SHARING a meal is one of life's most enjoyable pleasures. Now this simple principle has been extended to help older people in York socialise and meet new people. Kate Liptrot reports.
IT'S something Pauline Buchanan had been thinking about for a while.
Conscious of a sense of isolation among some older people - and no shortage of clubs and classes to attend in York - she sensed a need for a social group where people could chat and enjoy a meal.
The simple idea turned into the Food & Fun lunch group for over-50s which is already becoming popular at Clements Hall.
"The atmosphere has been great and I have realised it has done me good," Pauline, a board member of York Older Peoples' Assembly, said, "I have a core group coming now.
"Everyone knows someone who could 'get out more. Maybe a relative, acquaintance, ex-colleague or simply that person down the street who doesn't seem to be around as much as they used to be. Why not accept the challenge and bring him or her to Clements Hall."
The 70-year-old former advocacy worker has been supported by Community York in her aim to help people avoid a sense of isolation in their community.
"I have got a very busy life and I'm not socially inadequate," Pauline said, "but I can find the weekends are a challenge unless I have booked something to do in advance.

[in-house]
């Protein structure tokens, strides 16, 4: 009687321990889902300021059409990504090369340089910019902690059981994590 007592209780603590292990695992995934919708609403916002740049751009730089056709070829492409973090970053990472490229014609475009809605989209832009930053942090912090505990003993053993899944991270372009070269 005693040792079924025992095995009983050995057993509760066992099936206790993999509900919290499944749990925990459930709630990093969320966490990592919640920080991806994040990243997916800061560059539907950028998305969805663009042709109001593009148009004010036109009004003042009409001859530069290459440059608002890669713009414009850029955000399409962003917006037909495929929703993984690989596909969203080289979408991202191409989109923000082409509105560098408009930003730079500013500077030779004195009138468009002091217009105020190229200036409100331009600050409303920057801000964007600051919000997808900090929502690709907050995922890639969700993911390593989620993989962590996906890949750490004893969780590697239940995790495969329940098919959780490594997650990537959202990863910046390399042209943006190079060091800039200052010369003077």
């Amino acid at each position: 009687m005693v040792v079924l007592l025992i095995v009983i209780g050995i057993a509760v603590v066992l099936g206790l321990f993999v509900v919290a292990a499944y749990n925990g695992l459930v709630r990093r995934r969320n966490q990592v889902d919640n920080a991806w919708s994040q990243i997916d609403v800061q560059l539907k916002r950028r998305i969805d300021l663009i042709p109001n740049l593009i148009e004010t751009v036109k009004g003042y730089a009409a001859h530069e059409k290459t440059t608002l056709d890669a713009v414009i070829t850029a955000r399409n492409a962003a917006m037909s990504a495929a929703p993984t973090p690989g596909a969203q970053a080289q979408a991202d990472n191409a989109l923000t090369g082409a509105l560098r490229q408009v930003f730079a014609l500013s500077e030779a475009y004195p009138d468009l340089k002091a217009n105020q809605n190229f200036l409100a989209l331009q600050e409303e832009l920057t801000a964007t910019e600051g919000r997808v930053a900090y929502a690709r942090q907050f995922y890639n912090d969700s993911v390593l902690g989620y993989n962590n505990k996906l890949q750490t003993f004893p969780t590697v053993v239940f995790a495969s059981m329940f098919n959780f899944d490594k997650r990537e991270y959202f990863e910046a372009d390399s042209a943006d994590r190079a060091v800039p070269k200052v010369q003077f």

"Stopping working is one of the big things - you can lose your identity and lose your activity and what made you, you. And then what are you going to do?"
According to a study by the relationship charity Relate, millions of people across the UK are affected by loneliness. The research found one in ten people felt they didn’t have one close friend and that 19 per cent had never or rarely felt loved in the two weeks before the survey.
Furthermore, another recent study found loneliness can be twice as unhealthy as obesity, according to researchers who found that feelings of isolation can have a devastating impact on older people.
But Pauline is adamant the word 'loneliness' - increasingly discussed by Government and organisations - is not one that should be used, suggesting it carries unnecessary social stigma.
"We realise what an absolute, outright killer isolation can be," she said, adding, "No-one will admit to being lonely although they will admit to being isolated."
She emphasises that those who attend the twice monthly events don't have to feel isolated to attend, just may want to meet new people, or could take along others.
After lunch, there is entertainment from playing cards to going to the cinema but the focus remains on sharing food and chatting.
"People used to congregate more and socialise more, now there are not the same opportunities," Pauline said, "Getting together over food is one of the most basic pleasures in life. When I was dreaming up this project I thought step one should be a meal."
- If you would like to head along to the next Food & Fun event, go to Clements Hall in Nunthorpe Road, on this Wednesday and September 3. The twice monthly get-togethers run on Wednesdays from 12 to 3pm and a meal costs a contribution of £2.
Everyone is welcome, including people with dementia and their carers.
To guarantee your meal pop in, or ring Clements Hall in advance on 01904 466086.